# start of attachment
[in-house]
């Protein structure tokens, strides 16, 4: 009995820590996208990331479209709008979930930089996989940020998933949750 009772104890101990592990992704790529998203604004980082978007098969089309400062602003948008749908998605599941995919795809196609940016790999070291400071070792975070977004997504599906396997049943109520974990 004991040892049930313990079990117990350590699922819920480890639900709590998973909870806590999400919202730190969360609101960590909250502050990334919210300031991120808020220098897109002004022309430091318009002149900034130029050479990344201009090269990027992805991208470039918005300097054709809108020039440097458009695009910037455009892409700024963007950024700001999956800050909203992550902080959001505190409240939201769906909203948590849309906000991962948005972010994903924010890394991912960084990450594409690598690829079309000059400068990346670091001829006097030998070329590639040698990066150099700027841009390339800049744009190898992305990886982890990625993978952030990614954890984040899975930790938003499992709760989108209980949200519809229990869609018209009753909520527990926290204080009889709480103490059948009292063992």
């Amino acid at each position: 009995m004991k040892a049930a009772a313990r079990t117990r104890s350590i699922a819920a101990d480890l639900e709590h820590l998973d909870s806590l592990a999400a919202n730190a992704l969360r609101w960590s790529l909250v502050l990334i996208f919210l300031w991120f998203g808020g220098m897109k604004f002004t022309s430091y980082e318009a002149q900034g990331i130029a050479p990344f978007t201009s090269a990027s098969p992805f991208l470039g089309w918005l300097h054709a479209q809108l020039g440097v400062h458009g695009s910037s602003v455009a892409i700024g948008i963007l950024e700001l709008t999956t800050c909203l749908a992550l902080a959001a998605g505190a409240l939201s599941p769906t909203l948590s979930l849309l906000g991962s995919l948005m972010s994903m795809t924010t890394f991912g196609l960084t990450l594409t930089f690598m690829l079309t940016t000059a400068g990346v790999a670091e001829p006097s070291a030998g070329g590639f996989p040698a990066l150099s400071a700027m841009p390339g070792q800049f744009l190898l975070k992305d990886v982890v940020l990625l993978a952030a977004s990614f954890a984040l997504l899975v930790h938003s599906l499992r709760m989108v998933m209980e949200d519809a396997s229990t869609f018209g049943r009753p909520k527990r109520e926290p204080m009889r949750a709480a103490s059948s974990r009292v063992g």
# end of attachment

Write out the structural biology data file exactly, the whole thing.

[in-house]
């Protein structure tokens, strides 16, 4: 009995820590996208990331479209709008979930930089996989940020998933949750 009772104890101990592990992704790529998203604004980082978007098969089309400062602003948008749908998605599941995919795809196609940016790999070291400071070792975070977004997504599906396997049943109520974990 004991040892049930313990079990117990350590699922819920480890639900709590998973909870806590999400919202730190969360609101960590909250502050990334919210300031991120808020220098897109002004022309430091318009002149900034130029050479990344201009090269990027992805991208470039918005300097054709809108020039440097458009695009910037455009892409700024963007950024700001999956800050909203992550902080959001505190409240939201769906909203948590849309906000991962948005972010994903924010890394991912960084990450594409690598690829079309000059400068990346670091001829006097030998070329590639040698990066150099700027841009390339800049744009190898992305990886982890990625993978952030990614954890984040899975930790938003499992709760989108209980949200519809229990869609018209009753909520527990926290204080009889709480103490059948009292063992």
């Amino acid at each position: 009995m004991k040892a049930a009772a313990r079990t117990r104890s350590i699922a819920a101990d480890l639900e709590h820590l998973d909870s806590l592990a999400a919202n730190a992704l969360r609101w960590s790529l909250v502050l990334i996208f919210l300031w991120f998203g808020g220098m897109k604004f002004t022309s430091y980082e318009a002149q900034g990331i130029a050479p990344f978007t201009s090269a990027s098969p992805f991208l470039g089309w918005l300097h054709a479209q809108l020039g440097v400062h458009g695009s910037s602003v455009a892409i700024g948008i963007l950024e700001l709008t999956t800050c909203l749908a992550l902080a959001a998605g505190a409240l939201s599941p769906t909203l948590s979930l849309l906000g991962s995919l948005m972010s994903m795809t924010t890394f991912g196609l960084t990450l594409t930089f690598m690829l079309t940016t000059a400068g990346v790999a670091e001829p006097s070291a030998g070329g590639f996989p040698a990066l150099s400071a700027m841009p390339g070792q800049f744009l190898l975070k992305d990886v982890v940020l990625l993978a952030a977004s990614f954890a984040l997504l899975v930790h938003s599906l499992r709760m989108v998933m209980e949200d519809a396997s229990t869609f018209g049943r009753p909520k527990r109520e926290p204080m009889r949750a709480a103490s059948s974990r009292v063992g």